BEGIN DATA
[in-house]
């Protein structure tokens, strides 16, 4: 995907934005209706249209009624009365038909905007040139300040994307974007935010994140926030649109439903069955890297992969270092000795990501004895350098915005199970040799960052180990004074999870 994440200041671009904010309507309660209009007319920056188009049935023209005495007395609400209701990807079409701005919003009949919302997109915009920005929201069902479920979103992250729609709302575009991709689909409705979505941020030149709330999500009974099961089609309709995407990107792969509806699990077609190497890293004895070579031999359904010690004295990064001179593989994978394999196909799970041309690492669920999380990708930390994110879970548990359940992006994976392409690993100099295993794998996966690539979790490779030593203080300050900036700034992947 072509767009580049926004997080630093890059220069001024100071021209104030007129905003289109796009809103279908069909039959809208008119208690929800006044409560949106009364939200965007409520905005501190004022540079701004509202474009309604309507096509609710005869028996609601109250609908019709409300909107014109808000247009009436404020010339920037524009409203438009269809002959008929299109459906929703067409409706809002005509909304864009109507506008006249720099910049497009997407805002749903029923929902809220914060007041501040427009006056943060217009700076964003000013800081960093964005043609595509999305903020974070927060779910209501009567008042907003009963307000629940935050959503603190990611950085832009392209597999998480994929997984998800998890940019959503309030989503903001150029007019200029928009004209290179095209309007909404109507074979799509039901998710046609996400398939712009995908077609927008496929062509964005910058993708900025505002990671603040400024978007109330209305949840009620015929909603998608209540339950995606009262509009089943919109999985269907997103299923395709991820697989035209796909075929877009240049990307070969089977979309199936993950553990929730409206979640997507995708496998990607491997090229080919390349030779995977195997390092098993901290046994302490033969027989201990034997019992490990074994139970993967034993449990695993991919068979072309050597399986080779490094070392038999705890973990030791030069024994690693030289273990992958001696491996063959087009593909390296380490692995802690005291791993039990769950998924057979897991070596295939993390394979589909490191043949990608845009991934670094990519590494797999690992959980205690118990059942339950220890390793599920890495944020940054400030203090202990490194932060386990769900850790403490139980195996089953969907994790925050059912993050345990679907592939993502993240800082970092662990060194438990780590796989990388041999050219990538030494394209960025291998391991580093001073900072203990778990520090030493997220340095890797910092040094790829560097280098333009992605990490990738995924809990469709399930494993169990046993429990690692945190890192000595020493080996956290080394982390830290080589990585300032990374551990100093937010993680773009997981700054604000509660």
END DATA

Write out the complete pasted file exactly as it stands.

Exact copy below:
[in-house]
């Protein structure tokens, strides 16, 4: 995907934005209706249209009624009365038909905007040139300040994307974007935010994140926030649109439903069955890297992969270092000795990501004895350098915005199970040799960052180990004074999870 994440200041671009904010309507309660209009007319920056188009049935023209005495007395609400209701990807079409701005919003009949919302997109915009920005929201069902479920979103992250729609709302575009991709689909409705979505941020030149709330999500009974099961089609309709995407990107792969509806699990077609190497890293004895070579031999359904010690004295990064001179593989994978394999196909799970041309690492669920999380990708930390994110879970548990359940992006994976392409690993100099295993794998996966690539979790490779030593203080300050900036700034992947 072509767009580049926004997080630093890059220069001024100071021209104030007129905003289109796009809103279908069909039959809208008119208690929800006044409560949106009364939200965007409520905005501190004022540079701004509202474009309604309507096509609710005869028996609601109250609908019709409300909107014109808000247009009436404020010339920037524009409203438009269809002959008929299109459906929703067409409706809002005509909304864009109507506008006249720099910049497009997407805002749903029923929902809220914060007041501040427009006056943060217009700076964003000013800081960093964005043609595509999305903020974070927060779910209501009567008042907003009963307000629940935050959503603190990611950085832009392209597999998480994929997984998800998890940019959503309030989503903001150029007019200029928009004209290179095209309007909404109507074979799509039901998710046609996400398939712009995908077609927008496929062509964005910058993708900025505002990671603040400024978007109330209305949840009620015929909603998608209540339950995606009262509009089943919109999985269907997103299923395709991820697989035209796909075929877009240049990307070969089977979309199936993950553990929730409206979640997507995708496998990607491997090229080919390349030779995977195997390092098993901290046994302490033969027989201990034997019992490990074994139970993967034993449990695993991919068979072309050597399986080779490094070392038999705890973990030791030069024994690693030289273990992958001696491996063959087009593909390296380490692995802690005291791993039990769950998924057979897991070596295939993390394979589909490191043949990608845009991934670094990519590494797999690992959980205690118990059942339950220890390793599920890495944020940054400030203090202990490194932060386990769900850790403490139980195996089953969907994790925050059912993050345990679907592939993502993240800082970092662990060194438990780590796989990388041999050219990538030494394209960025291998391991580093001073900072203990778990520090030493997220340095890797910092040094790829560097280098333009992605990490990738995924809990469709399930494993169990046993429990690692945190890192000595020493080996956290080394982390830290080589990585300032990374551990100093937010993680773009997981700054604000509660």